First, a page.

Do we just let Sirhan Sirhan go?

Sirhan Sirhan in a 2016 photo
Sirhan Sirhan at a parole hearing in 2016.
(Gregory Bull / Associated Press)

Sirhan Sirhan comes before a state parole board on Friday for the 16th time, raising the obvious question for the rest of us — should the convicted assassin of Robert F. Kennedy be released? And if not, why even bother with parole hearings?

Few people would be asking these questions except for quirks of timing and California law that put Sirhan, the Manson family killers and about 100 other condemned prisoners from that era in a very peculiar position. If they’d been sentenced for their crimes just a few years earlier or a few years later they might well have been put to death, or else sentenced to life without the possibility of parole.

But California didn’t have a sentence of life without parole in the late 1960s and early 1970s, so when the state Supreme Court temporarily invalidated the death penalty in 1972, people on death row at the time were automatically resentenced to life in prison — with a chance at parole. That’s why this distinct group of notorious killers — whose names I first saw in Los Angeles Times headlines more than a half-century ago when I was a child — repeatedly return to the news as their hearings come up.


Now I’m a member of the Times editorial board and I opine on, among other topics, our criminal justice system, where it is broken and how it should be repaired. My colleagues have joined me in pushing for shorter, more rational sentences that keep the public safe without adding needless years to a convicted criminal’s sentence. I often struggle over these positions because the issues are rarely as clear-cut as reform advocates make them out to be.

It’s been more than a decade since we weighed in on compassionate release for Susan Atkins, one of the Manson family killers whose crime put her in that odd window of time, leaving her sentenced to death but seeking release. In 2008 she was dying of cancer, and she wanted to spend her final days outside of prison.

One of my editors brought the question to me, believing, I’m sure, because of my positions in favor of reform and against sentencing excess, that I’d want us to editorialize in favor of her release. I think he, and probably most of my colleagues, were taken aback by my hard line against it.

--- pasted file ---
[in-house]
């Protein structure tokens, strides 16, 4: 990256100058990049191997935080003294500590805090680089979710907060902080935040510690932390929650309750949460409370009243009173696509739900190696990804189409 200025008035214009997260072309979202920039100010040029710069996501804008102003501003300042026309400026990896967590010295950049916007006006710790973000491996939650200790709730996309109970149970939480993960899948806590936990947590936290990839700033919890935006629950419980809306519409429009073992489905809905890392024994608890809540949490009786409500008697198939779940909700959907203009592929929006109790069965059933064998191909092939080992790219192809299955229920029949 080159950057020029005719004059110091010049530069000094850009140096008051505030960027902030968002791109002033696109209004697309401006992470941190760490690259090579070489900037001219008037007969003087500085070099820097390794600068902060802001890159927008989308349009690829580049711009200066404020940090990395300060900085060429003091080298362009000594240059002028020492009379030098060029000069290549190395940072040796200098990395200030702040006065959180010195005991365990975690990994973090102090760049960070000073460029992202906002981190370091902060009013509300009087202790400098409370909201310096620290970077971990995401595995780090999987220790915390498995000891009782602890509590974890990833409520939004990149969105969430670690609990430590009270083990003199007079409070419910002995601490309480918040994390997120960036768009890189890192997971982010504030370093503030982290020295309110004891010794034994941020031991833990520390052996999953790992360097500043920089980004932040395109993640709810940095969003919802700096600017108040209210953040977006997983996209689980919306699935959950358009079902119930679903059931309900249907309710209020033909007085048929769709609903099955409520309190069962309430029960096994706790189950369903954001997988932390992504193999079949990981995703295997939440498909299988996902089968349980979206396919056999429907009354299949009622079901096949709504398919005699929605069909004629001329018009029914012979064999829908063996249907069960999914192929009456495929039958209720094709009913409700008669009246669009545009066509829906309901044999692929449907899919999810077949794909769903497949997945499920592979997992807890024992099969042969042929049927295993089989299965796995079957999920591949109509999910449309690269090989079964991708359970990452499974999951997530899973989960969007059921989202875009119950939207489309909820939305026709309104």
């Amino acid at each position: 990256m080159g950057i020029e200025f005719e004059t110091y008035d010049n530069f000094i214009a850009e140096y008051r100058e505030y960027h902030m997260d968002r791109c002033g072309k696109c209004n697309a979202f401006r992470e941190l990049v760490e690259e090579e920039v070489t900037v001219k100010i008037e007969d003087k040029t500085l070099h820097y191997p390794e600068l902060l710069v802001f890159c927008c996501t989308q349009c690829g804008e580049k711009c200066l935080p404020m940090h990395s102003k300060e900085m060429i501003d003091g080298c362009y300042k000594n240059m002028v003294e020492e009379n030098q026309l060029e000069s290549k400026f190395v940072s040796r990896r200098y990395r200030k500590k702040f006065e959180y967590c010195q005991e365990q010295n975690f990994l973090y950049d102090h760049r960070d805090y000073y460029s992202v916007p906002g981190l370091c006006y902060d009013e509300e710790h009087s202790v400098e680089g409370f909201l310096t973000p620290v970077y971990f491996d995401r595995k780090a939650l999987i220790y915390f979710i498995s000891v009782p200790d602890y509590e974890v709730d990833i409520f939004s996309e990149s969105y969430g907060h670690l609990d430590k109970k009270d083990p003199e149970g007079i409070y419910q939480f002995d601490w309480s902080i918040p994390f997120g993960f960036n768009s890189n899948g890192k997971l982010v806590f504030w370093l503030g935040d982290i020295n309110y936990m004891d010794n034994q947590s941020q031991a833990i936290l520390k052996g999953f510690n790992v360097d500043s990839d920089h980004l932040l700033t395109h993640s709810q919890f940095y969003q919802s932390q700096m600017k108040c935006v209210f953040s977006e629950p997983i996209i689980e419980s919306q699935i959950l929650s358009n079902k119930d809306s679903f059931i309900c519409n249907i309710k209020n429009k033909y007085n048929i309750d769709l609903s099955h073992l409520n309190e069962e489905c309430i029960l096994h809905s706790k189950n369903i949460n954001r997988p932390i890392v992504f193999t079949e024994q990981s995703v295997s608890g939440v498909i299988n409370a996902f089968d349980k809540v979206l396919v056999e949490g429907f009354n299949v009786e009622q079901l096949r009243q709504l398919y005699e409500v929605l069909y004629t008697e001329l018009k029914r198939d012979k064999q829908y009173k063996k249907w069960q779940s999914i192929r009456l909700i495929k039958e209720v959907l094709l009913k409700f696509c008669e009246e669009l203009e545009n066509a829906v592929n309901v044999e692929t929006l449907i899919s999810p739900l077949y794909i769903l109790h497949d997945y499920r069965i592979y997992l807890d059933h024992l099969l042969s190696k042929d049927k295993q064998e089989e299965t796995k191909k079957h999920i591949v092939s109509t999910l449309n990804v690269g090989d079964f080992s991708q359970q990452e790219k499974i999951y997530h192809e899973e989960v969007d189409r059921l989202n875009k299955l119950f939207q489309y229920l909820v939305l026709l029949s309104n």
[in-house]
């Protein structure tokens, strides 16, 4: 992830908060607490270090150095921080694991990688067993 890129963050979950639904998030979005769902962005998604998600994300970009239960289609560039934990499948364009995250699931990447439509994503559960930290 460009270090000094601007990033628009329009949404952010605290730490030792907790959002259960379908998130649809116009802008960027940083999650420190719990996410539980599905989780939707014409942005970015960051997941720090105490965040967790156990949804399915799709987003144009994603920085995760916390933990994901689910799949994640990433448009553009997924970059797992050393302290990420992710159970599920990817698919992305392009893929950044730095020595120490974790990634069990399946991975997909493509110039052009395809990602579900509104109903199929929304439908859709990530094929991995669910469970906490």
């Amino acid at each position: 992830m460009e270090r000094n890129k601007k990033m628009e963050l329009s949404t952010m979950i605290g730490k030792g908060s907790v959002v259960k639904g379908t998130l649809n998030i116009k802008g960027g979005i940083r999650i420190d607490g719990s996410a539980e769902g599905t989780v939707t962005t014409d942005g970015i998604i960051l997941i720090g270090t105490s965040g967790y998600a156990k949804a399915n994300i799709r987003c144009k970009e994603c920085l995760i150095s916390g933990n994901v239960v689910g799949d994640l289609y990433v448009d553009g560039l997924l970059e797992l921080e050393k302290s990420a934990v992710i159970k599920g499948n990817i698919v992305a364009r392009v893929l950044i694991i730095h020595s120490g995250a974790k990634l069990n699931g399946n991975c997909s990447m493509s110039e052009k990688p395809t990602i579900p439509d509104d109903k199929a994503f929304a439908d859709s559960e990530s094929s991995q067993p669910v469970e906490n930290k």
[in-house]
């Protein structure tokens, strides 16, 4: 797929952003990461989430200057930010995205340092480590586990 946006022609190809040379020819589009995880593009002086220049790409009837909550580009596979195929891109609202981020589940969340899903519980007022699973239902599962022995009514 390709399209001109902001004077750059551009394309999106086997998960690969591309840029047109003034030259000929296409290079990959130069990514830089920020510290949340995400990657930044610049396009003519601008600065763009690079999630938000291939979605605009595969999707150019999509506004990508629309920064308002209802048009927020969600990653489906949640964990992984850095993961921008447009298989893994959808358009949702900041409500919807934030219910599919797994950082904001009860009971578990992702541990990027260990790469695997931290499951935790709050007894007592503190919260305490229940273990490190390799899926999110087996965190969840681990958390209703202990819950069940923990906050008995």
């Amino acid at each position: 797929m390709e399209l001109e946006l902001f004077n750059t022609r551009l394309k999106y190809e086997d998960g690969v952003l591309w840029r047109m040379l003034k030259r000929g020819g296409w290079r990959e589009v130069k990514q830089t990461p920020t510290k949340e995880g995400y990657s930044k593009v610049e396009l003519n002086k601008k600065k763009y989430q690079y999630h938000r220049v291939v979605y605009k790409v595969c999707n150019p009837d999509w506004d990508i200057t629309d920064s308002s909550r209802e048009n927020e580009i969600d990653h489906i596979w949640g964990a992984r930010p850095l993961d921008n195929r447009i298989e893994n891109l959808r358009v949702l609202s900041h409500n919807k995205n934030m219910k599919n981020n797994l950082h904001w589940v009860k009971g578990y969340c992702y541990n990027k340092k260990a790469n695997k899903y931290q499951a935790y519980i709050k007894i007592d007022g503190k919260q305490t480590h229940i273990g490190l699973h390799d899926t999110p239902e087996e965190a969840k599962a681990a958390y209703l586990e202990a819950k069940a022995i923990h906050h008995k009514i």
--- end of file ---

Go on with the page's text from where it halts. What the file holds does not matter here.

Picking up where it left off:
In the most egregious instances — for example, the “special circumstances” that we currently require before seeking a death sentence — murder should result in the most severe penalty we’ve got, short of execution or torture. Atkins participated in the killing of actress Sharon Tate and numerous other people, and it seemed to me at the time that the state’s compassion was expressed in not executing her.

I chuckle now, sadly, as I reread the editorial. It seems pretty clear to me that it was written and edited by various hands with differing viewpoints.

“To allow Susan Atkins to die at home would be an act of mercy,” it says, “but not of justice.” It adds that Atkins’ case “frames two competing imperatives of the penal system — the right of society to demand justice and the desire of humans to grant mercy.”


Several years ago I wrote that the time was not right to release another Manson family member, Leslie Van Houten. It apparently was an easy call for those who wrote in and said, “No, never,” and also for those who said, “For heaven’s sake, she’s done her time.” But it wasn’t an easy call for me.

I was 9 and 10 years old and living in Woodland Hills when L.A. was rocked by the Robert Kennedy assassination and the Tate-LaBianca killings.

The frenzy around the RFK campaign made this fourth-grader take an interest in politics. Our family went to bed early, and I remember waking up the morning after the California primary when my mother walked in from the driveway where The Times had landed and said to my father, “Kennedy was shot?!” And thinking, “Of course, Kennedy was shot, Mom. That was five years ago. That’s why Johnson is president now.”

And trying desperately to push from my mind the growing realization that she was talking about a different Kennedy. My Kennedy.

Over the next several years I saw photos of the young Manson women at trial wearing outfits and hairstyles that made them look like they could have been my older sister’s friends.

Am I, in an odd sense, a survivor of these crimes, and my viewpoints about criminal punishment based in trauma and unduly colored by emotion? Has my entire generation meted out disproportionate sentences to these high-profile killers because of their particular place in the public psyche, rather than the seriousness of their crimes?

I don’t buy it. In killing a leading candidate for president, Sirhan didn’t merely kill a man, he made a direct attack on the mechanics of our democracy. It’s as if he combined murder with an attempt to overthrow the government.

If Lee Harvey Oswald had lived, would we have been OK with parole at some point? It’s hard to imagine. John Hinckley Jr., who shot President Reagan, is free, writing songs and singing them on YouTube. But his deranged attack was meant to impress an actress, not to make a political statement or affect a nation’s policy as, apparently, Oswald’s and Sirhan’s were.

As for Atkins, I do regret my position of a decade and a half ago. No, she did not show compassion when she should have. But we, as a society, are supposed to be better than our most damaging and dangerous members, and present a higher level of moral behavior.


And for Van Houten, she’s done her time. I can’t tell you why I believe that now but didn’t four years ago. Perhaps because she’s now over 70.

And yet — Sirhan. Parole? I don’t know. At the time he said why he did it, but now he claims not to remember anything about it. I would like to hear some contrition, but maybe that’s asking too much. He’s 77. Time to end this chapter in American history by granting parole? Maybe. But I’m in no rush.